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Nvidia Stock Drops on Weak Gaming Sales — Is It Time to Sell This Growth Stock?

Nvidia (NASDAQ: NVDA) is a powerhouse in the data center and gaming industries, and investors have come to expect strong financial results on a consistent basis. Unfortunately, the chipmaker released its preliminary second-quarter earnings report on Monday, and the results were disappointing.

Nvidia had previously forecast $8.1 billion in total revenue, but that figure has been cut to $6.7 billion, reflecting a 19% decline compared to last quarter and just 3% growth compared to last year. Management placed the blame primarily on weaker gaming sales, citing a tough macroeconomic environment, but Nvidia noted that supply chain disruptions were also a headwind to data center revenue.

The company is scheduled to release its official earnings report on Aug. 24, so investors are unlikely to get additional context for a few more weeks. But shares of Nvidia tumbled as much 9% on Monday morning in response to the news.

Is it time to sell?

The big picture

Nvidia shareholders (myself included) were understandably disappointed by the preliminary earnings report, but it's important to consider the big picture. Nvidia is the gold standard in gaming and 3D graphics. The company captured a whopping 78% market share in discrete graphics processing units (GPUs) during the first quarter, and Nvidia owns more than 90% of the workstation graphics market.

The company is equally dominant in the data center, where its chips and high-performance networking solutions are used to accelerate complex workloads like artificial intelligence (AI), data analytics, and scientific computing. Nvidia holds more than 90% market share in the supercomputer accelerator space, and has consistently achieved top results at the MLPerf benchmarks, a series of tests that measure the training and inference performance of AI hardware and software across language processing, objection classification, recommender systems, and other use cases.

Better yet, Nvidia has reinforced its leadership in the gaming and data center markets with a robust portfolio of subscription software. For instance, AI Enterprise is a suite of tools that helps developers build, deploy, and manage AI applications. Nvidia also offers frameworks that accelerate software development for specific use cases, such as Isaac for AI robotics applications, Clara for AI healthcare applications, and Drive for autonomous vehicle applications.

Likewise, Omniverse is a suite of 3D design and simulation software. It allows creators to build virtual worlds in a collaborative setting, and it empowers engineers to generate synthetic data for the purpose of training autonomous robots and vehicles.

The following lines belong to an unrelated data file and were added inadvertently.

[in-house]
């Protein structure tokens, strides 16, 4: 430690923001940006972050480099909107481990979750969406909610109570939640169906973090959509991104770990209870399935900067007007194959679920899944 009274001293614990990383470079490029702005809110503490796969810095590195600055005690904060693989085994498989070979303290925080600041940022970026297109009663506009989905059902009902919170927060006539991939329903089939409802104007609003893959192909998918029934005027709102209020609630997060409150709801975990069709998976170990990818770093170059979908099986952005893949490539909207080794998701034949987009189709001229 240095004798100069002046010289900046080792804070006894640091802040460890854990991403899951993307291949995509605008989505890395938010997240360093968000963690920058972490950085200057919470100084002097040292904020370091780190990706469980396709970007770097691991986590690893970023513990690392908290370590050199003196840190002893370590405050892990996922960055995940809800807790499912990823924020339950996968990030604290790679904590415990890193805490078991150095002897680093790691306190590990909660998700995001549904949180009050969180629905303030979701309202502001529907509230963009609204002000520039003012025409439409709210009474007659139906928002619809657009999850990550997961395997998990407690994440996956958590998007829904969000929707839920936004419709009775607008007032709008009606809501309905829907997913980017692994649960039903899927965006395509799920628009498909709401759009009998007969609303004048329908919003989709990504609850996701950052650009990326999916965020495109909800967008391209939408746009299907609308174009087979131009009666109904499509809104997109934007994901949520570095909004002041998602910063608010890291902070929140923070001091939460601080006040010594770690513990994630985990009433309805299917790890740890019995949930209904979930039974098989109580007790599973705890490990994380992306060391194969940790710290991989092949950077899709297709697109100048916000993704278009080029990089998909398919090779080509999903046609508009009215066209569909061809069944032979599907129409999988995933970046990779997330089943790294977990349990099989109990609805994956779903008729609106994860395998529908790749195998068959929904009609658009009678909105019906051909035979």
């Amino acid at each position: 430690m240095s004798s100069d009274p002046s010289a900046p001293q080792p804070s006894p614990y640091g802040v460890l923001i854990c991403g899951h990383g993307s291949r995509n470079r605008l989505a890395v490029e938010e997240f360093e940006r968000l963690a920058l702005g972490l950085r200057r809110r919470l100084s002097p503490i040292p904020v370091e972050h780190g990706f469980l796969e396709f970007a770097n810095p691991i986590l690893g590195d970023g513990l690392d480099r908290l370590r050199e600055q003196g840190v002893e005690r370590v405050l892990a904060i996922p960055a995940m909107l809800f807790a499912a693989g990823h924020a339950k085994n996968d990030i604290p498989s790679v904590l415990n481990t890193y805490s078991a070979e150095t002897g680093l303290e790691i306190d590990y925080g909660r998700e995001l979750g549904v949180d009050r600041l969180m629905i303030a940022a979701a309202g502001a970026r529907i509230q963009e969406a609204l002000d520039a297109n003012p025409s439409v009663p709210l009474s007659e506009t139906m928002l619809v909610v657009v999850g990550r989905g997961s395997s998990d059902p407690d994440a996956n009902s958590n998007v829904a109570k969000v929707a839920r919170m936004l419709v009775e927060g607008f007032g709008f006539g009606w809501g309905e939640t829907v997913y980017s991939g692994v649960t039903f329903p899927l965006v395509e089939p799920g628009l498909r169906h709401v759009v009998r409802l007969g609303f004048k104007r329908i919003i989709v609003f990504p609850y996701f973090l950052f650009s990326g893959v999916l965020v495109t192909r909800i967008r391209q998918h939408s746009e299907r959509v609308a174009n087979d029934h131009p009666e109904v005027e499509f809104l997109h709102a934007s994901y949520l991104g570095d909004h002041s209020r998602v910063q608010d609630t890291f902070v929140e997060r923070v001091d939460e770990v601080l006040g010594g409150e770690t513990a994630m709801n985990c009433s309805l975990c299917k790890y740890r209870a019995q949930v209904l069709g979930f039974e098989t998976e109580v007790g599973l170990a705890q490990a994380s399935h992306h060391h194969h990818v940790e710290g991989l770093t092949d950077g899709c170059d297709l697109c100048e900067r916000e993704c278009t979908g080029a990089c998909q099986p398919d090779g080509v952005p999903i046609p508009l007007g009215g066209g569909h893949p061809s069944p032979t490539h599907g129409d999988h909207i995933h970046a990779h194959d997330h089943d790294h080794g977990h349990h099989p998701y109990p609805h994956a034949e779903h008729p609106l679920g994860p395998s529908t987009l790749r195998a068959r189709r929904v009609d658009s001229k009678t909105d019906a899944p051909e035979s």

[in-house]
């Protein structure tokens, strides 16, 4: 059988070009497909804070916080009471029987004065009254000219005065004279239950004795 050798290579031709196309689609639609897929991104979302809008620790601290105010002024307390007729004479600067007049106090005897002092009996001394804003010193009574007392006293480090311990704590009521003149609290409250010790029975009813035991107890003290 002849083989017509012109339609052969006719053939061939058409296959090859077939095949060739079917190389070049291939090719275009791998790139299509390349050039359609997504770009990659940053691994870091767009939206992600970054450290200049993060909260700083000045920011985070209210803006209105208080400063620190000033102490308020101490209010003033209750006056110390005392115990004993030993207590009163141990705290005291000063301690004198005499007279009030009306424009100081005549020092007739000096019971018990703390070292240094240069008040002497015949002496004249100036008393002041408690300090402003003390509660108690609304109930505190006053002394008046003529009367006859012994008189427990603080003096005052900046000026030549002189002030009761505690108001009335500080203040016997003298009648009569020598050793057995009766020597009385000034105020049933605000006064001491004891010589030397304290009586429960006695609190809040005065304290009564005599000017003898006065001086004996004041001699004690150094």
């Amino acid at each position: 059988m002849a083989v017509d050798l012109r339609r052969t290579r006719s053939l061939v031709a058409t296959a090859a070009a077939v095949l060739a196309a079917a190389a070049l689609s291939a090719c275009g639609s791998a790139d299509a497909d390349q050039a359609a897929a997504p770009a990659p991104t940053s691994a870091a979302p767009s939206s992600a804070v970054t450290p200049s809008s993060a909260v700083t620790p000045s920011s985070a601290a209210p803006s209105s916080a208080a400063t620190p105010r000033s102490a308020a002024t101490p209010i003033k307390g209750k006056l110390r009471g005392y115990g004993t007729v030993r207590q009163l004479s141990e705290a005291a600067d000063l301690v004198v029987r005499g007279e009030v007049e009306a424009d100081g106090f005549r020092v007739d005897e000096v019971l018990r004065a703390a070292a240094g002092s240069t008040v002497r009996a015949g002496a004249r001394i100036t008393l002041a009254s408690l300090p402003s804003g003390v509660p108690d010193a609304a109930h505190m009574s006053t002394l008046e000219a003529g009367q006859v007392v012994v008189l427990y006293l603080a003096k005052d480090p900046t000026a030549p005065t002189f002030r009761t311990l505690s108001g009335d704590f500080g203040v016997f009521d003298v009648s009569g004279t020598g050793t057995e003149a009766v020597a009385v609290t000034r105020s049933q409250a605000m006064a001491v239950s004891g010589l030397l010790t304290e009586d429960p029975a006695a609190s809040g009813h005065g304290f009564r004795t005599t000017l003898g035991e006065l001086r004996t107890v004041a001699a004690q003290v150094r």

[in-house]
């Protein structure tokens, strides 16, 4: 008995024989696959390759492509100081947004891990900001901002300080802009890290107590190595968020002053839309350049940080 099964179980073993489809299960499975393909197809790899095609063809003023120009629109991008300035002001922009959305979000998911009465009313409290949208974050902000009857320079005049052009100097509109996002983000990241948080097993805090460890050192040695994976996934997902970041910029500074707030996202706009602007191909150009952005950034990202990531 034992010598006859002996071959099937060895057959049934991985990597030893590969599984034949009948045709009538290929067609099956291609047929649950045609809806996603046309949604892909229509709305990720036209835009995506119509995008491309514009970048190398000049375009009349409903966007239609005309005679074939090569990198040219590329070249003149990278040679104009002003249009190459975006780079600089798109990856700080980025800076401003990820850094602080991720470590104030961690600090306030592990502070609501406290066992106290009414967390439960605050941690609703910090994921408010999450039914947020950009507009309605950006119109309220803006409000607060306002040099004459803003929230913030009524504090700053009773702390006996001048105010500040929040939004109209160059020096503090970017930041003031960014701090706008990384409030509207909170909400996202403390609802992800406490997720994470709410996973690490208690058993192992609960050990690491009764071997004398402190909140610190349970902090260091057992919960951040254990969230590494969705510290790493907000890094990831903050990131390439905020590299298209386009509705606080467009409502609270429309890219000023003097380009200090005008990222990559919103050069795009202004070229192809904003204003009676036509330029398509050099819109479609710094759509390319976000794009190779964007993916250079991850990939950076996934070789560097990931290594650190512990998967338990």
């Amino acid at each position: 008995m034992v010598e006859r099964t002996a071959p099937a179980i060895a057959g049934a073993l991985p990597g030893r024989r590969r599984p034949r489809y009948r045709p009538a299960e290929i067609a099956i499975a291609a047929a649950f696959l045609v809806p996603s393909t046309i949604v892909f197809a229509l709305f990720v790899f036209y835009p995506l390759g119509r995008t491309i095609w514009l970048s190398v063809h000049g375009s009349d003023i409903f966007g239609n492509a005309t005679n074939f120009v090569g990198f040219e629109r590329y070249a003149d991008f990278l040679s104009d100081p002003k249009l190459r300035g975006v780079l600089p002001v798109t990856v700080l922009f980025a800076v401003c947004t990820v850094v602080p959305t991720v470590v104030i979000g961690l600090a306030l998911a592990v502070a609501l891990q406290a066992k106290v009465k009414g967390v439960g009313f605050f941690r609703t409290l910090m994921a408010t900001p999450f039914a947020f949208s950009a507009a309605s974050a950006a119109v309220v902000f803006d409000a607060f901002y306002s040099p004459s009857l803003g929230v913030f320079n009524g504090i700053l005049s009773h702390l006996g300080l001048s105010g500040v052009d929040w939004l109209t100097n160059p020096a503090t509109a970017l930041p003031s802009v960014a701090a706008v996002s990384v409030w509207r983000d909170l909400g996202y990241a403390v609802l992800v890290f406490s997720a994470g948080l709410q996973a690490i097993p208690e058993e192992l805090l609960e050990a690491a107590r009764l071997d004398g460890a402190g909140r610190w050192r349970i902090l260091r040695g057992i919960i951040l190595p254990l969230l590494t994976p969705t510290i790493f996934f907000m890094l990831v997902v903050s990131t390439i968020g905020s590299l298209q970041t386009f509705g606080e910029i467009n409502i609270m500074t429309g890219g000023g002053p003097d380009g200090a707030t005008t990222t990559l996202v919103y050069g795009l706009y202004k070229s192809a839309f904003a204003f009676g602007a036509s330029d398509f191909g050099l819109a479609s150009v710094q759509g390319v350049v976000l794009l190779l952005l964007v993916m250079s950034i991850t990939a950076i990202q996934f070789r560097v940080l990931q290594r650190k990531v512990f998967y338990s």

Those software products supplement Nvidia's hardware, making its compute platform a more comprehensive solution for creative professionals, researchers, developers, and data center operators. Additionally, software revenue tends to come with higher margins than hardware revenue, and CFO Colette Kress recently told investors, "As new products ramp and software becomes a larger percentage of revenue, we have opportunities to increase gross margins longer term." That bodes well for the future.

A strong product roadmap

The Nvidia brand has become synonymous with accelerated computing and ultra-realistic graphics, and the secret to that success is a tremendous capacity for innovation.

Earlier this year, the company released its latest GPU architecture, Hopper, which offers an order of magnitude performance increase compared to its predecessor, Ampere. Nvidia also started producing Orin, a system-on-a-chip that will serve as the AI supercomputer for intelligent and autonomous vehicles. Over 25 automakers have adopted the technology -- including BYD, Lucid Group, and Nio -- and Nvidia currently has $11 billion in its automotive pipeline, up from $8 billion last year.

More broadly, Nvidia has a strong product roadmap that should keep it on the cutting edge of the computing industry. In early 2023, the company will launch the Grace central processing unit (CPU), a data center server chip designed to accelerate AI and high-performance computing workloads. Management says the Grace CPU will provide better performance and twice the energy efficiency of the best server chips on the market today.

In summary, Nvidia benefits from a strong position in several massive markets, from gaming and graphics to the data center and next-generation vehicles. To that end, management puts its market opportunity at $1 trillion.

With that in mind, temporary headwinds like high inflation and supply chain challenges are no reason to sell the stock. In fact, with shares trading at 15 times sales -- a discount compared to the three-year average of 20 times sales -- investors should consider buying a few shares of this growth stock today.

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Trevor Jennewine has positions in Nvidia. The Motley Fool has positions in and recommends BYD, Nio Inc., and Nvidia. The Motley Fool has a disclosure policy.


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